Well, whatever it is, it seems to be a hot topic these days. According to IDC, growth in "subscription" sales will outpace that of packaged software -- and even companies like Siebel are getting religion (see http://tinyurl.com/yqxfy
). IDC predicts that sales of software sold through subscription licensing will grow at 16.6% annually from 2003 through 2008 to reach $43 billion, while sales of perpetual licenses will see a slight drop each year. Siebel, in response to the competitive threat from Salesforce.com, has even launched verticalized editions of their CRM OnDemand
offering ( http://tinyurl.com/3yo2d
Many players have entered this space, including NetSuite, WebSideStory, RightNow, BlueTie, Employease, Salesnet, Atomz, CrownPeak and numerous others ( http://tinyurl.com/2swal
; this URL links to a superb feature titled, "The Second Coming of ASPs?"), including Malaysia-based Entellium ( http://tinyurl.com/2s2hc
) -- and they're challenging the likes of Oracle, PeopleSoft and SAP, although I suspect each with follow Siebel's lead and provide their own offerings (and to a limited extent, they already have).
Since there is less up-front revenue and less customization required for an implementation, systems integrators (SIs) in China (or anywhere, for that matter) may be reluctant to enter this space. This might be shortsighted, however. The best way for U.S. software vendors (ISVs) to enter the domestic market in China may be through a utility computing model. For one thing, pirating becomes a moot point. This provides opportunities for China's SIs to work with U.S. utility computing software vendors to help the U.S. firms penetrate the domestic market in China. But it also may provide opportunities for China's SIs to enter the systems solutions market in the States without the same level of expertise required for many/most packaged applications. (I say, "may" because I'm not sure about this. I think the waters need to be tested.)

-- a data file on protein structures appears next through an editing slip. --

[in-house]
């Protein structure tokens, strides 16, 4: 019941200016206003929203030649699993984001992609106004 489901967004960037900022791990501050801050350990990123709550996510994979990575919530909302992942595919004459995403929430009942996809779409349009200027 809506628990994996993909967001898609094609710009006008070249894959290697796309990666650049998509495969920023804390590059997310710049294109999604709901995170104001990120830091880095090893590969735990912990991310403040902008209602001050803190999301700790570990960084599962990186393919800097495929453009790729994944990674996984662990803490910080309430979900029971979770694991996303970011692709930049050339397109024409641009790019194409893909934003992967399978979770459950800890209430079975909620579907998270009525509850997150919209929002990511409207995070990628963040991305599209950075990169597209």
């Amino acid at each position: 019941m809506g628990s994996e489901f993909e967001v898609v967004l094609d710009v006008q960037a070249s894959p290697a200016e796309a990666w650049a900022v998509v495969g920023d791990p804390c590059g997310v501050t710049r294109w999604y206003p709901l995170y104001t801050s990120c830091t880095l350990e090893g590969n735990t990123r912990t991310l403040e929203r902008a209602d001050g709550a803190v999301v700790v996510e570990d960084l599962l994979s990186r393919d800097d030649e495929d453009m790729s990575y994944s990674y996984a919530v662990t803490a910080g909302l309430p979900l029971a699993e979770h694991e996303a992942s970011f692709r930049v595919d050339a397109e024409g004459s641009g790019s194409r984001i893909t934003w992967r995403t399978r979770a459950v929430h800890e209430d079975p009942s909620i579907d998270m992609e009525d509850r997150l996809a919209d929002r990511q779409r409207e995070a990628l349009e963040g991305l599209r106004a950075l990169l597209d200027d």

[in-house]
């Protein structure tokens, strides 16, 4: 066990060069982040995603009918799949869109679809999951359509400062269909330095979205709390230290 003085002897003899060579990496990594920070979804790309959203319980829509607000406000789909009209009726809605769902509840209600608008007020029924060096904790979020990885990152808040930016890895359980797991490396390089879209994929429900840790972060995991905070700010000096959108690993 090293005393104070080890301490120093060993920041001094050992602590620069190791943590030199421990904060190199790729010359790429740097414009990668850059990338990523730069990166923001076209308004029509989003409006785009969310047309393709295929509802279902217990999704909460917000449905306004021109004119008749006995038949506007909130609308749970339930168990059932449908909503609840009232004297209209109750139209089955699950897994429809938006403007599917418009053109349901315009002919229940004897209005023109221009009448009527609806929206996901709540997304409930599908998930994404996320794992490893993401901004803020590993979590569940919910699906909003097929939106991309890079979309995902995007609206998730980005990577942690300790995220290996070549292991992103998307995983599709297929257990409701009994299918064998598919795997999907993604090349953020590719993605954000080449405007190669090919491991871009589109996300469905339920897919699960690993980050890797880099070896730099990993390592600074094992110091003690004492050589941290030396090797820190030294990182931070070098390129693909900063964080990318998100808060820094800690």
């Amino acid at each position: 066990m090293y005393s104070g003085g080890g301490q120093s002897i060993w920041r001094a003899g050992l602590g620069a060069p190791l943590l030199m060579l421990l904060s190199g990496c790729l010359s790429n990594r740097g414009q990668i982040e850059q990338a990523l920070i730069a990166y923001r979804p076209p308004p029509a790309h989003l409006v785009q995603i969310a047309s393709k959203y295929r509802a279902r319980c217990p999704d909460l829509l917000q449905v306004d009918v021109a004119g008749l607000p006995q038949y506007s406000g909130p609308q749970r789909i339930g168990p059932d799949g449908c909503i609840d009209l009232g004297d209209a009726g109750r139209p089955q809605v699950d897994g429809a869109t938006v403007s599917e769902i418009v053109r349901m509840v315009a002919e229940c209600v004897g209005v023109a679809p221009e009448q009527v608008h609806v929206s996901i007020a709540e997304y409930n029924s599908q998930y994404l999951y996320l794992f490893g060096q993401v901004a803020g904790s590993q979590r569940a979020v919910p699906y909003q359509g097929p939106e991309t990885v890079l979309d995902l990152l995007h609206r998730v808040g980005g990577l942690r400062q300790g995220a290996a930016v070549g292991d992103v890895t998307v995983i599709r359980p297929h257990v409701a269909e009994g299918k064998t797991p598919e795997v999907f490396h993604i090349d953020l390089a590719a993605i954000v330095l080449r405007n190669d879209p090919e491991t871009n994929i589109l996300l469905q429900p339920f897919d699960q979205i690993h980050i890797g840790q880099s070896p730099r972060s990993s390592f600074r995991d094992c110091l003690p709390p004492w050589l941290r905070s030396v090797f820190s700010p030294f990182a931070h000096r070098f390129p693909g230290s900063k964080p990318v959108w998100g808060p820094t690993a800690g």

Also, some of the U.S. players are offering partners 30-50% margins on their solutions over the life of the customer contract. Now this doesn't sound too bad at all!! There's also room for adding value through consulting and maintenance. Finally, many U.S. vendors offer low or no-cost training and certification; many will also mentor new partners through the first couple of sales opportunities. (See http://tinyurl.com/2pe2x
.) However, vendors are looking for partners with an established customer base and reputation, with a nod toward SIs with experience selling and supporting packaged solutions or consulting services. And (as always) the more verticals experience, the better.
Bottom line: Utility computing is one of the hottest IT areas, with real muscle as demonstrated by Salesforce.com (among others). The subject has even garnered a lot of interest by development-oriented academia and industry researchers (and I will be covering this aspect of utility computing futures in China Sourcing Monitor). China's SIs should investigate the opportunities in this space, being fully aware that the win-win deals will help U.S. vendors enter the domestic market in China and in return, the SI gets free training, quick certification and at least several laser-guided shots at opportunities in the States. And, for my part, I'll ask Marc Benioff (the CEO of Salesforce.com and a first degree connection of mine on LinkedIn) what he thinks about the opportunities for China's SIs -- but I can't really ask this until after their IPO.